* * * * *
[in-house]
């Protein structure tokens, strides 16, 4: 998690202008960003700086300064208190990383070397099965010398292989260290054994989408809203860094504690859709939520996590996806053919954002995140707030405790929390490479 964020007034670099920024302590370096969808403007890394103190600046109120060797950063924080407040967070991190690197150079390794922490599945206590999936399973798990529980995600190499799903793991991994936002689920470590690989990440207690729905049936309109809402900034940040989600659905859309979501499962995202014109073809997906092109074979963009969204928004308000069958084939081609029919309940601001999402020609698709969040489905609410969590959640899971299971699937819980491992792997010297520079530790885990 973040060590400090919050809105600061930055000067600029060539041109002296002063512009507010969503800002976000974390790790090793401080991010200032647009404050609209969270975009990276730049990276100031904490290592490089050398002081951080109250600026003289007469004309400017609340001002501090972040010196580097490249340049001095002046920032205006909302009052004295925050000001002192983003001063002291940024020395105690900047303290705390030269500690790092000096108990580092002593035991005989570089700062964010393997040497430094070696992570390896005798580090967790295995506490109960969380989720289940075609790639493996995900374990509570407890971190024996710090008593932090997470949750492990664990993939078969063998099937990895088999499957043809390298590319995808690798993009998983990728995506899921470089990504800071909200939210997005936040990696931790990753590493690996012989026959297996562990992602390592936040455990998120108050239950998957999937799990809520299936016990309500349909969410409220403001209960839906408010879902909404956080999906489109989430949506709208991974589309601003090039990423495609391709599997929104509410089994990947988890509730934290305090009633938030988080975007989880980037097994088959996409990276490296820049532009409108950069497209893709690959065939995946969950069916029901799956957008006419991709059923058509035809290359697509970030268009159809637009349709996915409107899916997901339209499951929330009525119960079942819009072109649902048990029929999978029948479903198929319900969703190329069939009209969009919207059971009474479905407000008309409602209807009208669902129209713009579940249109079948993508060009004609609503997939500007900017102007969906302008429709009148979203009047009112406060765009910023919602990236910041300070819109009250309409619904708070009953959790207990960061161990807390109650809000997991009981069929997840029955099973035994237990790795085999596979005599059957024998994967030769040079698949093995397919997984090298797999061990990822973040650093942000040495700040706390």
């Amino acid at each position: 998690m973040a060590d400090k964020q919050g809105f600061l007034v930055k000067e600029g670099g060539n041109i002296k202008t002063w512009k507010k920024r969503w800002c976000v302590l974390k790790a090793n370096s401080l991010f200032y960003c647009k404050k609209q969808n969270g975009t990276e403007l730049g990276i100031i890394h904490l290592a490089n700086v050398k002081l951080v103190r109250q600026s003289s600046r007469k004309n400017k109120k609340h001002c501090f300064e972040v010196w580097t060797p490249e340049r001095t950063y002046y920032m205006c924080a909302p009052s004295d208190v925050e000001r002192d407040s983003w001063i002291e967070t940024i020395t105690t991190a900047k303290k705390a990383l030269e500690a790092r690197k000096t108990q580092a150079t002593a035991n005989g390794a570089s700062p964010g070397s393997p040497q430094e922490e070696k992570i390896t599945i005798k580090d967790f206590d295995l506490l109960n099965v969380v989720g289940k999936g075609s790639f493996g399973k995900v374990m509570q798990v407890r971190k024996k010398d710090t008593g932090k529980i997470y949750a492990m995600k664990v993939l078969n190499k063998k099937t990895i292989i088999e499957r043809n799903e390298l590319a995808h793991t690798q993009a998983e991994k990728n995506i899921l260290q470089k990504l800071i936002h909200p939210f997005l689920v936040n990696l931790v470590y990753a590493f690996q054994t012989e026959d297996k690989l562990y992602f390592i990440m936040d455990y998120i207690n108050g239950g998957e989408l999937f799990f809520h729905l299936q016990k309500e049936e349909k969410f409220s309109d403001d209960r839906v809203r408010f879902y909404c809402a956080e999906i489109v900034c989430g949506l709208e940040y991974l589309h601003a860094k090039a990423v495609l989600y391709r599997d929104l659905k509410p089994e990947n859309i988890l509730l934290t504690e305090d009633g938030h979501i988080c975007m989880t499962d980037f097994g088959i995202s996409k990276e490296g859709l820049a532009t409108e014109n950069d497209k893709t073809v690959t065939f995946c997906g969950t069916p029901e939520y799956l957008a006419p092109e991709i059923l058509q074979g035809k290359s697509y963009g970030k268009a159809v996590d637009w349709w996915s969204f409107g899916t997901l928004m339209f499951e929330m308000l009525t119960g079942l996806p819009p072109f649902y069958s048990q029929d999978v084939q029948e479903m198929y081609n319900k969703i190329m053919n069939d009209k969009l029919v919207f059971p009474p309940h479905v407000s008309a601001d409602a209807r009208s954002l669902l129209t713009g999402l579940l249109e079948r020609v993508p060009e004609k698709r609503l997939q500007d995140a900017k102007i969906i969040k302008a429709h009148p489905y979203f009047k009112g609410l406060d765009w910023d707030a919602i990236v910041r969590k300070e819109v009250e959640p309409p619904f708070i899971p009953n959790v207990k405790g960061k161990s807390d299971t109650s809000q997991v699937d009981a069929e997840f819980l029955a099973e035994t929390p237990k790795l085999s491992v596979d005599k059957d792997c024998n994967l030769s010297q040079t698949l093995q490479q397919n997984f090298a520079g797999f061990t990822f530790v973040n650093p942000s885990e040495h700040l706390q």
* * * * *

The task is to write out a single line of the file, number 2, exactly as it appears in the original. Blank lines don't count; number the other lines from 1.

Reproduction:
């Protein structure tokens, strides 16, 4: 998690202008960003700086300064208190990383070397099965010398292989260290054994989408809203860094504690859709939520996590996806053919954002995140707030405790929390490479 964020007034670099920024302590370096969808403007890394103190600046109120060797950063924080407040967070991190690197150079390794922490599945206590999936399973798990529980995600190499799903793991991994936002689920470590690989990440207690729905049936309109809402900034940040989600659905859309979501499962995202014109073809997906092109074979963009969204928004308000069958084939081609029919309940601001999402020609698709969040489905609410969590959640899971299971699937819980491992792997010297520079530790885990 973040060590400090919050809105600061930055000067600029060539041109002296002063512009507010969503800002976000974390790790090793401080991010200032647009404050609209969270975009990276730049990276100031904490290592490089050398002081951080109250600026003289007469004309400017609340001002501090972040010196580097490249340049001095002046920032205006909302009052004295925050000001002192983003001063002291940024020395105690900047303290705390030269500690790092000096108990580092002593035991005989570089700062964010393997040497430094070696992570390896005798580090967790295995506490109960969380989720289940075609790639493996995900374990509570407890971190024996710090008593932090997470949750492990664990993939078969063998099937990895088999499957043809390298590319995808690798993009998983990728995506899921470089990504800071909200939210997005936040990696931790990753590493690996012989026959297996562990992602390592936040455990998120108050239950998957999937799990809520299936016990309500349909969410409220403001209960839906408010879902909404956080999906489109989430949506709208991974589309601003090039990423495609391709599997929104509410089994990947988890509730934290305090009633938030988080975007989880980037097994088959996409990276490296820049532009409108950069497209893709690959065939995946969950069916029901799956957008006419991709059923058509035809290359697509970030268009159809637009349709996915409107899916997901339209499951929330009525119960079942819009072109649902048990029929999978029948479903198929319900969703190329069939009209969009919207059971009474479905407000008309409602209807009208669902129209713009579940249109079948993508060009004609609503997939500007900017102007969906302008429709009148979203009047009112406060765009910023919602990236910041300070819109009250309409619904708070009953959790207990960061161990807390109650809000997991009981069929997840029955099973035994237990790795085999596979005599059957024998994967030769040079698949093995397919997984090298797999061990990822973040650093942000040495700040706390």